Friday, September 9, 2016

Remembering The Real 9/11

As someone who was just beginning to study historical memory, I wondered in the immediate aftermath of 9/11 of how that event would register in years to come. I never could have imagined that fifteen years later its main cultural manifestations are in "God Bless America" being sung in seventh inning at Yankees games, and whacko internet conspiracy theories. These days my biggest reminder of 9/11 comes when someone makes a "jet fuel can't melt steel beams" joke on twitter. It has been reduced to a symbol by nationalists and has lost its emotional heft due to conspiracy theories.

I have tried, every year since the event, to think long and hard about what I really felt on 9/11. Our nation soon crafted a narrative of resilience, and even Hillary Clinton recently cited the purported unity in the nation the attacks brought on that day. The deluge of official remembrance and media spin has made us lose sight of the visceral human horror of that day. Like others, I was confused and disoriented, overcome by a sickening wave of grief and fear. Nobody was sure of what had happened, or what it would mean. I remember crying quiet tears in the teaching assistants' office, thinking that the attack would unleash even bloodier wars in response.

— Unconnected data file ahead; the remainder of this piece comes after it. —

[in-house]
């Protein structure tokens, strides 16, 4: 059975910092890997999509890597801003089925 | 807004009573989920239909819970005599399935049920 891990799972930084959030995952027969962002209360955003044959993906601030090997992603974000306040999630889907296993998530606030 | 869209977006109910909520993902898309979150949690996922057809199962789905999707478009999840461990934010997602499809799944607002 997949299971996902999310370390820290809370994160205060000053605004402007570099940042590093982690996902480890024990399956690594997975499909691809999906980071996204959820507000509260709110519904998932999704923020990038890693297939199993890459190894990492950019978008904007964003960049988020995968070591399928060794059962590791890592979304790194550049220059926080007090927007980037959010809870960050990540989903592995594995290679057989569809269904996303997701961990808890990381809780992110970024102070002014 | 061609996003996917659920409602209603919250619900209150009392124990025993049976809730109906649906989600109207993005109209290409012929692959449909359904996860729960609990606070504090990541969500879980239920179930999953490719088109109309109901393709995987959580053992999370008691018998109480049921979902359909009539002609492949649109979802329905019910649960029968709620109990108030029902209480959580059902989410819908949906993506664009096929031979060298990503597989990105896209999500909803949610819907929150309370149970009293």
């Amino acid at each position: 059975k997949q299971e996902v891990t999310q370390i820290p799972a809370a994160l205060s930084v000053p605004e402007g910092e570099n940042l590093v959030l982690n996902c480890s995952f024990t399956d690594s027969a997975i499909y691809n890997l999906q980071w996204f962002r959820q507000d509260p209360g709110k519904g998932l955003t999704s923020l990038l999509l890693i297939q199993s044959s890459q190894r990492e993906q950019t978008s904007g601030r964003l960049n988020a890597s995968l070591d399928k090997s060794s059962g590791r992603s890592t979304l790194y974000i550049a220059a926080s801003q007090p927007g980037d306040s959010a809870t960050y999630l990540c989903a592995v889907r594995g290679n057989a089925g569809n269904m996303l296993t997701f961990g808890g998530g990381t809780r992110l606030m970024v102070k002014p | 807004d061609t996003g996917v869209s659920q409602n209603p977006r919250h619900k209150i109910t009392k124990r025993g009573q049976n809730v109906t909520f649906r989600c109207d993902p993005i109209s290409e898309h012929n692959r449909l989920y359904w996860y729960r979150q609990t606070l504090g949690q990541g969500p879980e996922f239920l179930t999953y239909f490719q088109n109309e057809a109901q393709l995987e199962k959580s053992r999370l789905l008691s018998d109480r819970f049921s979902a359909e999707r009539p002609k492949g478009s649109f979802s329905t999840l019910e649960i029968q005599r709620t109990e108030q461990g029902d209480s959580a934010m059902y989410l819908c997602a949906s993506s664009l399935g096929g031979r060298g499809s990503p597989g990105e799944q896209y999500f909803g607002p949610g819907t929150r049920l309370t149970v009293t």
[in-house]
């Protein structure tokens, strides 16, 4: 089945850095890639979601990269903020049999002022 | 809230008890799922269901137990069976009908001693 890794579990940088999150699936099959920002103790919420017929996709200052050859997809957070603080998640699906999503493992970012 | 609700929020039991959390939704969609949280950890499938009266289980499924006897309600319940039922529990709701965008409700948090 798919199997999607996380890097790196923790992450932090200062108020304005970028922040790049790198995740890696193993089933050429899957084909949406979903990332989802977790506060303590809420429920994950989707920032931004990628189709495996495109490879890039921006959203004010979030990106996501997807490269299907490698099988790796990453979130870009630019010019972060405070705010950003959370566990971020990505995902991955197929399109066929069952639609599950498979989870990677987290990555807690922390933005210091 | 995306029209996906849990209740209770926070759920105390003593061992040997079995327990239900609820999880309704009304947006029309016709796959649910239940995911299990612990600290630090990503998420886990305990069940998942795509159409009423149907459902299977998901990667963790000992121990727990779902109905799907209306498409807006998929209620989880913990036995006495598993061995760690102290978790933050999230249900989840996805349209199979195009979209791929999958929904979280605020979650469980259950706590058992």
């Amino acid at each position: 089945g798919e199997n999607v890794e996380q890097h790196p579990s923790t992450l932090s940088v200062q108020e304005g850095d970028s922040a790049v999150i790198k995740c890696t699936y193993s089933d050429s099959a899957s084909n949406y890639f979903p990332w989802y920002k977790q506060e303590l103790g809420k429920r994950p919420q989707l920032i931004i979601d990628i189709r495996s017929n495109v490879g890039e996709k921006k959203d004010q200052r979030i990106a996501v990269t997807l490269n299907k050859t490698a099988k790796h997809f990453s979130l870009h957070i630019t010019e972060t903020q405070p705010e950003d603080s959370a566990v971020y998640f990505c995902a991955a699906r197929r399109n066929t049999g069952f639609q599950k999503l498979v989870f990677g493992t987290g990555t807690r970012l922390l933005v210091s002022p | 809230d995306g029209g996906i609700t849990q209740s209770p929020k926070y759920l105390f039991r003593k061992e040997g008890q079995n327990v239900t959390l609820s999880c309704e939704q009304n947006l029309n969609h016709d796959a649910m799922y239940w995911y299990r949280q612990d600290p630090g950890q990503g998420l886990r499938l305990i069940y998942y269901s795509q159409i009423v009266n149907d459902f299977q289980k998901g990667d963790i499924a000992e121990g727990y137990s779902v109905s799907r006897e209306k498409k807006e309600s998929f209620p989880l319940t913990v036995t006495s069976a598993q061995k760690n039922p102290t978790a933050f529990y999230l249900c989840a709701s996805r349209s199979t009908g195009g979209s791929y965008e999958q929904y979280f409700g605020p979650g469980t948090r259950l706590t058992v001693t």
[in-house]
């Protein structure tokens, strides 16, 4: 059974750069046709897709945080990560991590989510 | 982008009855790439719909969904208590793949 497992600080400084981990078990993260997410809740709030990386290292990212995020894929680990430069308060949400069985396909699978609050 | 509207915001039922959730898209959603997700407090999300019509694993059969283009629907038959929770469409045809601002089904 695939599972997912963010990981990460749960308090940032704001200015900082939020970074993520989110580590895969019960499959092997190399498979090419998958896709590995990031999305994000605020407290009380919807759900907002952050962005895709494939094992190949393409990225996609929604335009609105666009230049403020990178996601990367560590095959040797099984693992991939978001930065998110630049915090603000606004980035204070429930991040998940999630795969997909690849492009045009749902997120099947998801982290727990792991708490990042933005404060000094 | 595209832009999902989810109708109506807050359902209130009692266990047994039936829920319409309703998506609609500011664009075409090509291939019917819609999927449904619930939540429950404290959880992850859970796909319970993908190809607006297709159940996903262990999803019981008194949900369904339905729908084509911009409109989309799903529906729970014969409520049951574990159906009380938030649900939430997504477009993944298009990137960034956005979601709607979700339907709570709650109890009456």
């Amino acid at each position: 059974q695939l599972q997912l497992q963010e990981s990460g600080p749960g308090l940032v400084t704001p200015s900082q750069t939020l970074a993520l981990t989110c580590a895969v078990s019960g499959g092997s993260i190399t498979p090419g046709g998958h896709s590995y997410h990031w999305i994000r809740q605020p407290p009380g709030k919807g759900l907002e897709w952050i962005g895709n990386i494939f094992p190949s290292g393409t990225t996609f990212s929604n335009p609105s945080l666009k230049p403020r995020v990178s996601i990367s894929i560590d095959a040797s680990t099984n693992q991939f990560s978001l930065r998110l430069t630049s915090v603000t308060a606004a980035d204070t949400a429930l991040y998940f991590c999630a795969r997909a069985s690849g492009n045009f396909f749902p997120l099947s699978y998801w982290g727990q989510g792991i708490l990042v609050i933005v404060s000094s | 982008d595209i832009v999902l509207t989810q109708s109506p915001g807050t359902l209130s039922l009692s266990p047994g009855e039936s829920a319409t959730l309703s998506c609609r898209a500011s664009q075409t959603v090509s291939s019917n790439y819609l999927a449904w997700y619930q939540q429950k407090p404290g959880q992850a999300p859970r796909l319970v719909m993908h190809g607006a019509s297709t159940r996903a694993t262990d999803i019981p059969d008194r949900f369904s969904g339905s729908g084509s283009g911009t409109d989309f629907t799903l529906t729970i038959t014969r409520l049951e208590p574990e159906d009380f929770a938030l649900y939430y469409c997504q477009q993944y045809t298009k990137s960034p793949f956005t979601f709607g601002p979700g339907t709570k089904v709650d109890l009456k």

I never could have known that the wars would still be going on fifteen years later. Those wars have helped turn 9/11 into a symbol, and have obscured its tragedy. Real people died, real flesh and blood people, and they died by the thousands. For the most part, they weren't "heroes," just ordinary people going about their day. In fact, I just found out today that a colleague lost someone he knew in the attack. My wife has had students at her school who lost family members in the attack. The wounds are still there, even if lower Manhattan has shaken almost all of the scars. I wonder how soon before the last traces of anything real in our memory are gone, replaced completely and totally by bullshit.

So this 9/11, don't let the day be claimed by the nationalists and the cranks. Remember by remembering the people who lost their lives, and don't invest them with phony martyrdom. Don't act as if taking out Bin Laden vindicates anything or lessens the mourning of those who lost loved ones. Above all, remember what you really, really felt that day, before the mechanisms of nationalism turned it into justification for wars without end. Maybe, when the current, unending war 9/11 was exploited to foment finally ends, we can have a true, honest public memory of that day.


Andrew L. said...

I'm struck over the last couple weeks by the realization that we also lost the concept of a liberal state. I was discussing Colin Kaepernick's protest with my high school students the other day and realized that they only saw patriotic ritual in light of the military and support for it. Obviously that aspect has always been there, but I don't remember it's primacy before 9/11. Now the Orwellian feel is inescapable.

Terry said...

I agree with all of this. And more: I grieve the loss of international support and goodwill that Bush & Co not only squandered, but shat on in their rush to exploit the tragedy for monetary gain.